Dangerous shelters built far below code for lack of construction materials are the norm. Cinder block and rebar square housing units are precariously placed atop one another reaching ever taller heights, increasing the chances of collapse. Five and six stories are common and we saw many at seven stories; if any unit failed it could mean catastrophe.
Life inside Shatila
Electricity runs through a massive tangled web of wires hanging above the heads of pedestrians barely more than nine feet from the unpaved road below. The roads are more like alleys, some so narrow that you can touch both walls with either arm. The wires are spliced again and again supplying the camp with as much electricity as possible. It’s not uncommon for people or children to be electrocuted from exposed wires. Water and sewage drip down or form puddles around wires. There is no way under the current order system to organize electrical distribution in any other way.
A survivor of electric shock would be hard pressed to find medical care which hardly exists at all. There are no adequate hospitals in Shatila to deal with the health issues resulting from the environmental problems. There are open sewage drains, little fresh air, it’s always damp and usually dark except at noon. There are vermin and the salty water from the pipes is not drinkable and irritates people’s eyes and skin.
The economics for most are bleak; unemployment for Palestinians in Lebanon is more than 50 percent and in Shatila the figure is still higher. Escaping poverty is near impossible following the Lebanese government’s Ministerial Decree No. 1/289 which prohibited Palestinians from holding more than 70 different occupations. Travel for Palestinians is also restricted, preventing access to certain jobs or trading goods.
Along with UNRWA, various NGOs are responsible for providing for the camp. However their projects are underfunded and strained. UNRWA allocates resources based on population, for which there are no reliable figures in the refugee camps. In fact Lebanon has not had a country wide population census since 1932 in order to preserve its undemocratic system imposed by the French colonialists. Further the United States, the greatest friend and guarantor of Israel, dominates the United Nations and fights the Palestinians in it at all levels including providing any resources as meager as they may be.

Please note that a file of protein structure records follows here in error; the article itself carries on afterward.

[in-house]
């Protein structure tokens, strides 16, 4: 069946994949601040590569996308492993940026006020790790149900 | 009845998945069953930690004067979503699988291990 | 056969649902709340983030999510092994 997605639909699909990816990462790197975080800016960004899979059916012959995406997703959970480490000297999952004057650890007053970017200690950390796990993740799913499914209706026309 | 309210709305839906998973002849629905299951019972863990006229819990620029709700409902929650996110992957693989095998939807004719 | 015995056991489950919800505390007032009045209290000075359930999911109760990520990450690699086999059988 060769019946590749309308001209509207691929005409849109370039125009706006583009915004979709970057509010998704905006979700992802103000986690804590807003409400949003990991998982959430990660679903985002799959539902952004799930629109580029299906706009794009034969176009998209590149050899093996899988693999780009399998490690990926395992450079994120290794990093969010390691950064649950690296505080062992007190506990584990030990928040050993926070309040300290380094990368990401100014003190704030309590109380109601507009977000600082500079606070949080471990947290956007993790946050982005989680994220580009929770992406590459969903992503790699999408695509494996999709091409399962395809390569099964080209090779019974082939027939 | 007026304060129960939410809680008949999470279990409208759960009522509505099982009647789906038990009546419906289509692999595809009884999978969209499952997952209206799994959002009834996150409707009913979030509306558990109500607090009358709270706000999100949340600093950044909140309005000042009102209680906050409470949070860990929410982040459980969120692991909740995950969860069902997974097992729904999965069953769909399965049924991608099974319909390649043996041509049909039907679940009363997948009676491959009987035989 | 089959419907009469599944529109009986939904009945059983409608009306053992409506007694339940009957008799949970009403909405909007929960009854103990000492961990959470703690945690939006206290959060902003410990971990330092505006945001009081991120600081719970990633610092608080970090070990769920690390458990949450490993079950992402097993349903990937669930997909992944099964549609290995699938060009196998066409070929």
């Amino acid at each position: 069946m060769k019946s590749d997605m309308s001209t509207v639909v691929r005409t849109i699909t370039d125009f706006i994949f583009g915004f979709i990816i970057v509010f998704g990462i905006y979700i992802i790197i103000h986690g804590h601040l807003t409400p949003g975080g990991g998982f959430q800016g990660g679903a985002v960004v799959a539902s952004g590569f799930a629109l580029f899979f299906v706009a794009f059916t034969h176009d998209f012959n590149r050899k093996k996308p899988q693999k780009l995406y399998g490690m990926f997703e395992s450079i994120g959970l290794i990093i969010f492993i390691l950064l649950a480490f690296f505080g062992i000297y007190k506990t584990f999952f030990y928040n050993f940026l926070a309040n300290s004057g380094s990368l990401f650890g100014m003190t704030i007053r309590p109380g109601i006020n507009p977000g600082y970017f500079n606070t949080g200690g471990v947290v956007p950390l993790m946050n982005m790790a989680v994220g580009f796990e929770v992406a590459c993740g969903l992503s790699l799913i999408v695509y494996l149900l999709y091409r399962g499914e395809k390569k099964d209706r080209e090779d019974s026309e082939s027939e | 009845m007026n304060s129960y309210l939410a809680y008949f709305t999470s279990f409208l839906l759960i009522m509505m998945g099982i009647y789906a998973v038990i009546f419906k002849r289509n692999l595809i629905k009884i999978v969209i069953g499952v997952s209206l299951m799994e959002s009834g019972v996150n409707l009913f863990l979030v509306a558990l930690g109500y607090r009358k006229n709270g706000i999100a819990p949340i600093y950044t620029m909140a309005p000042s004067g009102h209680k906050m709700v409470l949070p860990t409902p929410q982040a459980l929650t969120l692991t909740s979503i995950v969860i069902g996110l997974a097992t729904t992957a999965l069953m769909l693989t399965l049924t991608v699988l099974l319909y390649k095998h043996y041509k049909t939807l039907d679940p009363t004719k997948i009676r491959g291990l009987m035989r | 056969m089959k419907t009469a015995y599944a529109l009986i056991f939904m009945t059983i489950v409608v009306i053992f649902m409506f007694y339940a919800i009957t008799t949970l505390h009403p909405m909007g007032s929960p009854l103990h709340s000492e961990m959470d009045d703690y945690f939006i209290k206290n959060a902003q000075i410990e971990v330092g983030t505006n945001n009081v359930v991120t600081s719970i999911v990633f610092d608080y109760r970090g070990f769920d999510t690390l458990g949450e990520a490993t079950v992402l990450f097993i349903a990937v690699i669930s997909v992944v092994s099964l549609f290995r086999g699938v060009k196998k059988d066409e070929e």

Liberation is the goal, resistance is the path
Despite being restricted and confined, Palestinians in the camps and the people of Shatila and the other Palestinian camps are not passive victims. On the contrary, the refugee camps inside and outside Occupied Palestine continue to be the strongest centers of resistance, The Palestinian movement for liberation enjoys international support at higher and higher levels. The Boycott Divestment and Sanctions movement is active in dozens of countries bringing direct pressure on to Israel. BDS is especially popular in South Africa where the indigenous Black population which is now looking for ways to support the Palestinians had successfully fought a racist apartheid system similar to Israel. In fact former South African freedom fighters who have visited Palestine call the situation for Palestinians “far worse than anything they had faced.”
The prisoners’ hunger strike which continues today has massive support in the refugee camps and throughout the Palestinian diaspora. The prisoners are seen as a galvanizing section of the Palestinian movement and are extremely popular. At the rally in Shatila speakers repeatedly called for support for Marwan Barghouti and Ahmad Saadat two of the leaders of the strike to the giant applause and cheers of the crowd.